British Association for the Advancement of Science: Government's TV plans 'could castrate BBC'
Sir David used his presidential address, the set-piece opening event of this year's meeting of the British Association for the Advancement of Science, to launch an outspoken attack on the Government's plans for broadcasting.
He warned that the changes would lead to lower standards and increased costs.
The Government's wish to see greater competition in the making of television programmes was counter-productive, he said. 'There is no evidence whatever that competition in broadcasting has ever reduced costs - and a great deal to show that it significantly increases them.'
Sir David, who was controller of BBC 2 from 1965 to 1968 and a member of the BBC Board of Management from 1969 to 1972, was particularly concerned about the effects on the corporation. 'In the name of cost-cutting, an institution that has produced programmes as efficiently as any in the world, and to the highest of all standards, that has provided this country with two television networks and four radio networks for less than the daily price of posting a first-class letter, is being gravely eroded, the morale of its staff seriously damaged, and the very things that gave it its unique stature and strength destroyed.'
He also decried suggestions that, in future, the BBC might withdraw from programme-making across the entire spectrum of television and concentrate only on serious and less popular types of programmes. Such a proposal would rob the BBC of the widespread popular support that is essential if the payment of a licence is to be acceptable.
Other television networks which had been forced down this road, he said, 'dwindle in support, in zest and become a ghetto visited by few. It is a form if not of suicide then of castration.' Sir David - a freelance broadcaster, most of whose programmes appear on the BBC - said that viewers had not yet felt the full impact of the changes which had already been forced upon the ITV companies, because they were currently using up their existing stockpile of programmes. However, from next year, he predicted that no programmes would be shown in the evening before 10.30 unless they could be guaranteed an audience of at least 8 million.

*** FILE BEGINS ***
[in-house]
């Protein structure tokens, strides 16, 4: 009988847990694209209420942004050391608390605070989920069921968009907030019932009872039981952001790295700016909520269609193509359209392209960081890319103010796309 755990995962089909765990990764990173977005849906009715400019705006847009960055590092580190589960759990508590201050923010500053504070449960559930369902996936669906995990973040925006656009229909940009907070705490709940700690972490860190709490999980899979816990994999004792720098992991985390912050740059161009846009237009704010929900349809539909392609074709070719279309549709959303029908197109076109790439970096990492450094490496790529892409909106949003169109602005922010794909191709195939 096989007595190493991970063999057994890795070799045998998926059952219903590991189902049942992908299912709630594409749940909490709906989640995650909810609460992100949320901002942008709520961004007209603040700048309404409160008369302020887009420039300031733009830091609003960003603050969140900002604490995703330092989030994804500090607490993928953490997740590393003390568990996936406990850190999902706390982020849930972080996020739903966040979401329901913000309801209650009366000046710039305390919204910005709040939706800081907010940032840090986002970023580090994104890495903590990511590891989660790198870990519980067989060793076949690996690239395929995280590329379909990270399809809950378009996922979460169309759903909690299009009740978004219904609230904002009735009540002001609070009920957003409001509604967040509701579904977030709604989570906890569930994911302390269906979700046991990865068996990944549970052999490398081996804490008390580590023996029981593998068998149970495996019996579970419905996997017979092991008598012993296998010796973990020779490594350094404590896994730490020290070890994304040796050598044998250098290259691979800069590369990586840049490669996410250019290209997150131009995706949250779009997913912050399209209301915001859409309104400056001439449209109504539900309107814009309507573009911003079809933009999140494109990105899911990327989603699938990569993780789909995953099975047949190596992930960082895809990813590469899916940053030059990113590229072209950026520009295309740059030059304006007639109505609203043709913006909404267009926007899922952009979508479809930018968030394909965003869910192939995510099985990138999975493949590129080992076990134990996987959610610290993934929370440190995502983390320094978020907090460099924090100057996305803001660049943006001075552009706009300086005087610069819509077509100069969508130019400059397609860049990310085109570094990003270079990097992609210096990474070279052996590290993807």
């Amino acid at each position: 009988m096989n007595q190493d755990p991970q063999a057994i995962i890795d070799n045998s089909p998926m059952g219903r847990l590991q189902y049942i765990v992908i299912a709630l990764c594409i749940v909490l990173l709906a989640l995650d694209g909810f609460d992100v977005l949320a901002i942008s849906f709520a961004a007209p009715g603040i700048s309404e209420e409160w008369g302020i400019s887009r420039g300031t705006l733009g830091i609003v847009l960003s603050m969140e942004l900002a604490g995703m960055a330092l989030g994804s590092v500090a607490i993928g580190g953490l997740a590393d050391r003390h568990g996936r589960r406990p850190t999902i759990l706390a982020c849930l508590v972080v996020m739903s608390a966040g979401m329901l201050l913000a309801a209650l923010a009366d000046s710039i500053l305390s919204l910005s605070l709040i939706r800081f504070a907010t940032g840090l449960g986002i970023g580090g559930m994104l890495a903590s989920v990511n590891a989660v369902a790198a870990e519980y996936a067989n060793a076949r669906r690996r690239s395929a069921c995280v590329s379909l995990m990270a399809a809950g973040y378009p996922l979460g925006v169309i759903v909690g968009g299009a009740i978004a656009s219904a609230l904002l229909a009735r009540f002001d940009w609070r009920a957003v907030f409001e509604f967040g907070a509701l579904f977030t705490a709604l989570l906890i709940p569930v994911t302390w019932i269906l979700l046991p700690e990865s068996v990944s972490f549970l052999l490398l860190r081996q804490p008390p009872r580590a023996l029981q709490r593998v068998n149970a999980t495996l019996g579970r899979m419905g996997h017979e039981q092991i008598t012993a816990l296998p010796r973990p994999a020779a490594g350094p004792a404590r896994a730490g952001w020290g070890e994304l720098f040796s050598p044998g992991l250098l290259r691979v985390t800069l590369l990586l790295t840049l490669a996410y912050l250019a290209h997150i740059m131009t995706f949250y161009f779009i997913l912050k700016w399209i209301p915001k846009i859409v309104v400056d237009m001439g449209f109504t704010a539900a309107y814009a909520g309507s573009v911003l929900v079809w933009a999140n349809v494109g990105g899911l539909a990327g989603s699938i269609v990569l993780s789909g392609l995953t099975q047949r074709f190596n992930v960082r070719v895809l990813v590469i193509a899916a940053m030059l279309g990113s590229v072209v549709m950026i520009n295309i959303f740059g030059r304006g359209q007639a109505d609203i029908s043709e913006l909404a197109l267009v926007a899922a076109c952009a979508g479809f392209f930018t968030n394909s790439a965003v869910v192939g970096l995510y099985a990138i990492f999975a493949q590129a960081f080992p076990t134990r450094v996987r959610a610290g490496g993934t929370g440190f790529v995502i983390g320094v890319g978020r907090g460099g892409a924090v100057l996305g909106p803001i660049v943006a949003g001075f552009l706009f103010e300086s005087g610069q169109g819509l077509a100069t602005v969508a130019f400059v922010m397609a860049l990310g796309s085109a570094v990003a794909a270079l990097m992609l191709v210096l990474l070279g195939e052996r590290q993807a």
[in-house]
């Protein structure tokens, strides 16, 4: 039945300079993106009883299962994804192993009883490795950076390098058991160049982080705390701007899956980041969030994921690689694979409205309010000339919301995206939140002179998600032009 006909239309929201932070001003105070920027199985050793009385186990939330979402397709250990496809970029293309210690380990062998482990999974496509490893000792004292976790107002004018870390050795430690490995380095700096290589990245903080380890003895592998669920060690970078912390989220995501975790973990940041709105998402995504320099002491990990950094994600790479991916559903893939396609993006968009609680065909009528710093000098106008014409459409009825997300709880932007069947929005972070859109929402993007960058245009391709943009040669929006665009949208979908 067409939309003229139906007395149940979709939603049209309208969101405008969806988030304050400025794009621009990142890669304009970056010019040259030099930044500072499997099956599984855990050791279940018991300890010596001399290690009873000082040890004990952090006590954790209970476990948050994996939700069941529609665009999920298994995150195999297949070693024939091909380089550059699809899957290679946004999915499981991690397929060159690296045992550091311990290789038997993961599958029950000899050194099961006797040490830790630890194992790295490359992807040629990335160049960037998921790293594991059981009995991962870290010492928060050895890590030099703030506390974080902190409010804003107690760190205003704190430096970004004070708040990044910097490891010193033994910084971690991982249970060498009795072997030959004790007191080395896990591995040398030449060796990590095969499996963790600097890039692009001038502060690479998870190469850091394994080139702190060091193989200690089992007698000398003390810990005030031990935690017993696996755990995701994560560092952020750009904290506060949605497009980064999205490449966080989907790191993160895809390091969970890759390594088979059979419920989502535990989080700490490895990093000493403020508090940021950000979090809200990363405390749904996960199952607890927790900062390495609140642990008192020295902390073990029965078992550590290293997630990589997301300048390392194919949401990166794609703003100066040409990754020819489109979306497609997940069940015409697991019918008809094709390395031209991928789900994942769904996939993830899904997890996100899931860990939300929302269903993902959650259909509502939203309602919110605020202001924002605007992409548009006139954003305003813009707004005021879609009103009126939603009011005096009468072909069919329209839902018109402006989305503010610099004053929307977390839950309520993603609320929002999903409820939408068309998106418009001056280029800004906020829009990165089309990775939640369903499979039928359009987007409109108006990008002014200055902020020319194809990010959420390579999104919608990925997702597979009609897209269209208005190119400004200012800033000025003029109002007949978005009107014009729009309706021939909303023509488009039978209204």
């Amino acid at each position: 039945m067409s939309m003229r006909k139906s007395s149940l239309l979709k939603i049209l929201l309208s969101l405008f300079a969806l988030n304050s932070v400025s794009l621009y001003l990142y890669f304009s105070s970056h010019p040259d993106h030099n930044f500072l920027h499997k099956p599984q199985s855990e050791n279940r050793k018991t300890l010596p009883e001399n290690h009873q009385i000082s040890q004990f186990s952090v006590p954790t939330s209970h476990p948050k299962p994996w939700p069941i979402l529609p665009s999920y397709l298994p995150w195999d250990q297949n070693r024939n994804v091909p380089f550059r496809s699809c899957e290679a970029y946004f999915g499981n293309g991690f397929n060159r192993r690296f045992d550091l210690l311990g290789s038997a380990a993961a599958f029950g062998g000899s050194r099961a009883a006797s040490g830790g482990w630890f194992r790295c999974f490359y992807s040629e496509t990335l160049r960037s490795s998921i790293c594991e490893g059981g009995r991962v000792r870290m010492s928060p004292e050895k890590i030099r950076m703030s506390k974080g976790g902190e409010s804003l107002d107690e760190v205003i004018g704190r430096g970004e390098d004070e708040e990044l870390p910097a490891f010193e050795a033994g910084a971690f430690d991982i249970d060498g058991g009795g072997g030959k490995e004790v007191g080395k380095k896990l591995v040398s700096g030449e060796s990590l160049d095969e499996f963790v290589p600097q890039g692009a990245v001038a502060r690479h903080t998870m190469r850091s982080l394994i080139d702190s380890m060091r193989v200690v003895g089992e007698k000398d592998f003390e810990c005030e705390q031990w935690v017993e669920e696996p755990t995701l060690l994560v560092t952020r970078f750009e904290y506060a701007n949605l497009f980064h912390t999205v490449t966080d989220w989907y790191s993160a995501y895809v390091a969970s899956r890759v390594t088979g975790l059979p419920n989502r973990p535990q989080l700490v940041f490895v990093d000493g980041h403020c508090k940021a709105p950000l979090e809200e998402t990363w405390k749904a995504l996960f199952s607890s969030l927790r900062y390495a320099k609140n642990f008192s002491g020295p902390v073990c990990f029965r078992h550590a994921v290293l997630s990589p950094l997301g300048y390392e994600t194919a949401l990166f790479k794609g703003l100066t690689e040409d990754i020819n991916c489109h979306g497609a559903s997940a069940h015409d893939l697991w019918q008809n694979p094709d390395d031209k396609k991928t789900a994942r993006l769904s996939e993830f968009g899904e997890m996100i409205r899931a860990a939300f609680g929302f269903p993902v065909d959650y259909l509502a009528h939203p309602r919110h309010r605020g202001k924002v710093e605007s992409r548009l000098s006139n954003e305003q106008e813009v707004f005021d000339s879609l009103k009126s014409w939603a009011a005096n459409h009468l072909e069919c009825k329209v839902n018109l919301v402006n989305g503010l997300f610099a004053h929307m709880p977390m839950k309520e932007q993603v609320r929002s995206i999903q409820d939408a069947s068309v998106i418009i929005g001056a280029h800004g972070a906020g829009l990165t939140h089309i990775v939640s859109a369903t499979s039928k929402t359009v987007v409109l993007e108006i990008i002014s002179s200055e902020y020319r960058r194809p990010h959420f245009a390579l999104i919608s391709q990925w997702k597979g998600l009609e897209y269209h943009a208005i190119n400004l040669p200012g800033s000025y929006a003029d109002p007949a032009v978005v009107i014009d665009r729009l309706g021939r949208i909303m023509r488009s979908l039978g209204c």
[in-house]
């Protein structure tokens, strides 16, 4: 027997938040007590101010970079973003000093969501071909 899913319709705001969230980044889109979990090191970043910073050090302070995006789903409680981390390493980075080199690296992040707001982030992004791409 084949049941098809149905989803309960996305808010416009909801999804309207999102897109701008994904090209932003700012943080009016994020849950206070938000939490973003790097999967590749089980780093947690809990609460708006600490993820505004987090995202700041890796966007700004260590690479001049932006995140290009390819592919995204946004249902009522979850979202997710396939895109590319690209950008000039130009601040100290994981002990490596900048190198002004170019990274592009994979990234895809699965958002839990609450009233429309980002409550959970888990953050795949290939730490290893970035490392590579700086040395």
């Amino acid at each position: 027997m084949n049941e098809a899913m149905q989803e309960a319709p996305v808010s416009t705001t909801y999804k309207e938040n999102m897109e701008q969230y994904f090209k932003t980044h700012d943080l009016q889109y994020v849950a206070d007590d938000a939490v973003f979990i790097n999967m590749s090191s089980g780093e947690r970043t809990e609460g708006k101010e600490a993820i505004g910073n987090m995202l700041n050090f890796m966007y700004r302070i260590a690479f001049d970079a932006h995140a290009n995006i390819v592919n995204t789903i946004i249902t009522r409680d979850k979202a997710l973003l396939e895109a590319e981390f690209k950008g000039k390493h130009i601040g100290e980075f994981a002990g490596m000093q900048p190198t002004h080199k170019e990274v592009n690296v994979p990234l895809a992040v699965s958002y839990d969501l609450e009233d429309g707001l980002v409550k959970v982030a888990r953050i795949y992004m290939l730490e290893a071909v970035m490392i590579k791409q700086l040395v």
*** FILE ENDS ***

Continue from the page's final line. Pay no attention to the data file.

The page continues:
Science programming would be one of the first victims of the more aggressively commercial regime, he said. 'From next year onwards, no serious science programmes will be shown on independent television at times that most people will be able to see them.'
The Government's drive to ensure that smaller companies produce a greater proportion of television networks' output will hinder innovation and risk-taking in programme-making, he went on. Small companies did not have the libraries, research facilities and access to expert advice which the BBC, in its present form, could provide from its own resources. 'Innovation implies experiment. What a small company needs is programmes that are sure-fire winners. The last thing it can afford to do is to take major risks.'
The one hopeful aspect, Sir David added, was that the Government seemed to have realised that to try to finance the BBC by advertising 'would be disastrous, for there is simply not enough advertising money to support all four television networks and the others which are expected'.
Sir David announced yesterday that nearly pounds 500,000 had been donated to help the financially pressed British Association to expand its activities in popularising science.
Over the next four years, the organisation hopes to double its income, which for 1992-93 is only pounds 873,000. The Wellcome Trust was the largest single donor, providing pounds 265,000 over three years.
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